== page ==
In this Church are even those who worship false gods day by day. But it doesn’t end there. For God enables His people, by the Holy Spirit’s working, to turn from those idols when Jesus speaks His Word and makes us clean.

And, as much as God has blessed us, the United States as a nation-state is not the new Israel. When the Old Testament talks about a nation turning to God and God blessing them for repenting, He wasn’t talking about our piece of North America.

God was referring to Old-Covenant Israel. That was a covenant where the people of Israel agreed to be publicly rewarded or punished based on how well they followed God’s Old Covenant (Exodus 19:8, 24:3). That didn’t work out too well for them, did it?

God sends rain on both the righteous and unrighteous. He is gracious and merciful. He gives good gifts, even to those who hate Him. He lavishes food, shelter, and the other joys of life for us in this world. He does this, even though we have rebelled against Him in our sin and deserve nothing from Him but eternal wrath.

When God promises to bring us to a good land flowing with milk and honey, where we will lack nothing, and where we will eat and be satisfied, He is talking about the Jerusalem above. He is pointing us to the green pastures where we will lack nothing. He is pointing us to the city where the grapes are always ripe, so the wine is so overflowing that the mountains melt. He is speaking of the blessedness of eternal life.

And we do get a small taste of it here. God will pile the food on our tables tomorrow, and some of us will even be eating here, at this place. But the earthly gifts, for which we are thankful, are not permanent.

If we don’t eat the Thanksgiving meal, the food would eventually rot. Even if you stuffed yourself until your belly was bloated, you would later become hungry. You’d run out of leftovers. The endless toil of life would continue, and by the sweat of your brow you would eat your food.

God’s provision comes to us through each other. We benefit from the farmer who sows seed and the rancher who feeds his cattle. God heals our diseases through the work and wisdom of doctors (Sirach 38:1-9). God doesn’t even need our permission to use people to benefit others. God can heal you through an atheist, just as well as through a Muslim, a Jew, or even a Christian.

The difference is that a Christian recognizes this and thanks God for it. God graciously provides us with what we need; and what He doesn’t, we don’t need. And so we thank Him for what we have. We thank Him for food, home, family, friends, and the countless people who serve us in their various callings.

But all of those created gifts are temporary. Our dogs will die, our children will leave home (at least we hope!), and our homes will crumble. And so, tonight, we look forward to the gifts that never fade. We rejoice in what will never crumble.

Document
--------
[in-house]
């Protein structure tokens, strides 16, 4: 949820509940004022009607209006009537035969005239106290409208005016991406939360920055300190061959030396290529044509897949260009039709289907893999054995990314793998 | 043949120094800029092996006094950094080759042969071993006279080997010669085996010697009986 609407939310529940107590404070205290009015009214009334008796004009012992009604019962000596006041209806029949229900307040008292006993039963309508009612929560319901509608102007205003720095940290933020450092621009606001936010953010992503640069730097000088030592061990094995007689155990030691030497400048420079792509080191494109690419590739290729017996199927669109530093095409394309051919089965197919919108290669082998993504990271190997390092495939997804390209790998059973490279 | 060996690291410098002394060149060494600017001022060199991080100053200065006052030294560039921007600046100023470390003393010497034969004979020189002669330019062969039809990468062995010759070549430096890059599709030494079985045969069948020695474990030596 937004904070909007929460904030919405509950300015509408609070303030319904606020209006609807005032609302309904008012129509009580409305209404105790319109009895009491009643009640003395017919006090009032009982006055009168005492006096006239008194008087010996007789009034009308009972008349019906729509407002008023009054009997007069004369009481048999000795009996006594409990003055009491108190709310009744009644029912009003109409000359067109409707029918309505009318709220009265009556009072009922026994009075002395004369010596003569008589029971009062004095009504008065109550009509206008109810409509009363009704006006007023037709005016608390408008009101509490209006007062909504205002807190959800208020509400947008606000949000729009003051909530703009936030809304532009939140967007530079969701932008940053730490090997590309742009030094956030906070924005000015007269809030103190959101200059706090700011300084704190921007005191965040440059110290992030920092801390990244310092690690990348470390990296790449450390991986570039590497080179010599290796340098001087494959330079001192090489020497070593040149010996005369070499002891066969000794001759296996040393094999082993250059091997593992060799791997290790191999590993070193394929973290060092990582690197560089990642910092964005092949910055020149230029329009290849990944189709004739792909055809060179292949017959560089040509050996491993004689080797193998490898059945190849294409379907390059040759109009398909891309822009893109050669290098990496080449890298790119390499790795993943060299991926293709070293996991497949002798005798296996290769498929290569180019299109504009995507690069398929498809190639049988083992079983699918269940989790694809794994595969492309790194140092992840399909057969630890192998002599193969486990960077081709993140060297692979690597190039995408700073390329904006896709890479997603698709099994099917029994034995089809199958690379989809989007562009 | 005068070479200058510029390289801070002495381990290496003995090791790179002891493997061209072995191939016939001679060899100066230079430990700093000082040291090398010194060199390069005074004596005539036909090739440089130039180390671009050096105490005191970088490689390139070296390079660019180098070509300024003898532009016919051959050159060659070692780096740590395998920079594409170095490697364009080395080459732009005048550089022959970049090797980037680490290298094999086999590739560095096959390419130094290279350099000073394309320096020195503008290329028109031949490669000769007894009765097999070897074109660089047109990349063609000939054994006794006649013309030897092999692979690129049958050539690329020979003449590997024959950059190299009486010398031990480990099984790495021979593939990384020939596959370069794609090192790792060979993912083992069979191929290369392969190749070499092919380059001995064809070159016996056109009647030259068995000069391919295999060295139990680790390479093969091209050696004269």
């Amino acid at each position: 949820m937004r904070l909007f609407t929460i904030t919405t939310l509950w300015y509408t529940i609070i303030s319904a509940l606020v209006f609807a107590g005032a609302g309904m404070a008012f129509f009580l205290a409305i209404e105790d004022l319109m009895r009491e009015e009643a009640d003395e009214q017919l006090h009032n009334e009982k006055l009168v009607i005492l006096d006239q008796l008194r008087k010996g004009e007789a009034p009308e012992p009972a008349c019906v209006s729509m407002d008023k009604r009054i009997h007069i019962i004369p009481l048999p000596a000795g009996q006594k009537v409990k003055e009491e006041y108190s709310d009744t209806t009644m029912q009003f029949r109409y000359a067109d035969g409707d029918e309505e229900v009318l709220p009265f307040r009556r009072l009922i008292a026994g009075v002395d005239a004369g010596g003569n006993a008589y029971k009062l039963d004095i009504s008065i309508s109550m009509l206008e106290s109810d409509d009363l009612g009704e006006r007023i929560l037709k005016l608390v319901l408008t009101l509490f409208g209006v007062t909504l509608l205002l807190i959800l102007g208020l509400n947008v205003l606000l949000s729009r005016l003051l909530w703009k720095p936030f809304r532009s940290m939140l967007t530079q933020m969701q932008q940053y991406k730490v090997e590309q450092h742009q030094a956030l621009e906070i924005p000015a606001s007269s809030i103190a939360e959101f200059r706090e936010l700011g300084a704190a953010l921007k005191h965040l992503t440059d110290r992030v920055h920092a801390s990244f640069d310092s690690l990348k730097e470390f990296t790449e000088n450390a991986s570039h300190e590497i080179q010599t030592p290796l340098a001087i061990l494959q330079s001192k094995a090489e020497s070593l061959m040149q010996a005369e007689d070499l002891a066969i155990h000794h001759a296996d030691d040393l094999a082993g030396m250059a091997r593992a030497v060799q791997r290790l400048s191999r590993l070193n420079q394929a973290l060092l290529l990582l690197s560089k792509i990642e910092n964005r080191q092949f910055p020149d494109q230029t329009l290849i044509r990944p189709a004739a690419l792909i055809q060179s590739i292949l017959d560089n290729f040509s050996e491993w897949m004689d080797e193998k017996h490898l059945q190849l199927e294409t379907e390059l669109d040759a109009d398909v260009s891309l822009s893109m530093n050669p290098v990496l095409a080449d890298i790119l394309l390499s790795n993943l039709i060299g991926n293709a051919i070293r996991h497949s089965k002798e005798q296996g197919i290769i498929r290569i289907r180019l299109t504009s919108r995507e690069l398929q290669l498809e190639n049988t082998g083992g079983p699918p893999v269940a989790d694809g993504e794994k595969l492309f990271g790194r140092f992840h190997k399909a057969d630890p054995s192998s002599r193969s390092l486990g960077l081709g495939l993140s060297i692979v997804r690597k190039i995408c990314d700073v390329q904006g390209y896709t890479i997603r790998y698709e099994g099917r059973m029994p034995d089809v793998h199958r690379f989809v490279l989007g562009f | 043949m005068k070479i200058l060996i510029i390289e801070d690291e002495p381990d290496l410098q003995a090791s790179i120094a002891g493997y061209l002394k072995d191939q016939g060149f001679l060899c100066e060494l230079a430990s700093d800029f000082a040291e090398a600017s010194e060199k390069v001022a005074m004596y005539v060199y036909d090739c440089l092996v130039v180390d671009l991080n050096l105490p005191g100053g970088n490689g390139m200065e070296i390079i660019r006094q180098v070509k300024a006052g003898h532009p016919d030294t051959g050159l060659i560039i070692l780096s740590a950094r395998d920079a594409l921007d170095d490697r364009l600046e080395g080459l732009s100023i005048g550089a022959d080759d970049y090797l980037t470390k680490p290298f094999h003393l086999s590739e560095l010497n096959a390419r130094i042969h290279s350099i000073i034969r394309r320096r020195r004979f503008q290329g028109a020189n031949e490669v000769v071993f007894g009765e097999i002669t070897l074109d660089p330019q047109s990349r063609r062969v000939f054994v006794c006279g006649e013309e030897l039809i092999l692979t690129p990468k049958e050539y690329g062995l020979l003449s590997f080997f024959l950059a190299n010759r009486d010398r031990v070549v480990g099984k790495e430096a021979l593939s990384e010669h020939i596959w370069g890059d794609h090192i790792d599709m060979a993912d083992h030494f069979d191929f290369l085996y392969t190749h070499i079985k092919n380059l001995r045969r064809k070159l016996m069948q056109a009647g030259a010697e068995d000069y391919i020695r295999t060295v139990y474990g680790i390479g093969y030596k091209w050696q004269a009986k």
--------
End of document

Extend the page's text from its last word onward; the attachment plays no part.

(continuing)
God the Father sent His Son into our flesh to bear our sin on the cross. He suffered in your place, enduring what you deserve because of your sin. He has done this, even though in your inherited, fallen nature you are an enemy of God (Romans 5:10, Colossians 1:21). He has done this, even though it was the hands of His creation, willingly sucked into sin, which pounded in the nails of execution.

When Jesus carried your sins to the cross, the Father held Him accountable—even for your sins of thanklessness and ingratitude. God laid on His shoulders the penalty for our lack of thankful hearts. But when Christ was bearing our iniquity, He was giving us credit for His righteousness.

Every time Jesus gave thanks to His Father, you get credit for it. Jesus is your substitute, who did everything flawlessly. In His death, you are acquitted. In His perfect life of righteousness, you get credit for the perfect life that you could never live.

Jesus did this because that’s the God you have. He did this because it is proper, right, and for our everlasting good that we should thank Him. God died because He loves you. He took what you deserve, so you could receive what you don’t deserve.

Oh, we have many reasons to be thankful. And as we celebrate tomorrow, with hearts brimming with thanks, we have a reason to do—intentionally—what should come to us naturally. We can thank God for all that He has given us. We can thank Him for all the earthly blessings that we have, which He has so generously lavished on us.

But more than that, we can thank Him that He has sent His Son to be our Savior. We can thank Him that we will not die, but live. Indeed, you have much for which to be thankful, for you are on the receiving end of God’s eternal love. He has forgiven your sins. And so you are free. And in that freedom, you can even eat turkey, ham, and even put a big dollop of whipped cream on that pumpkin pie. Amen.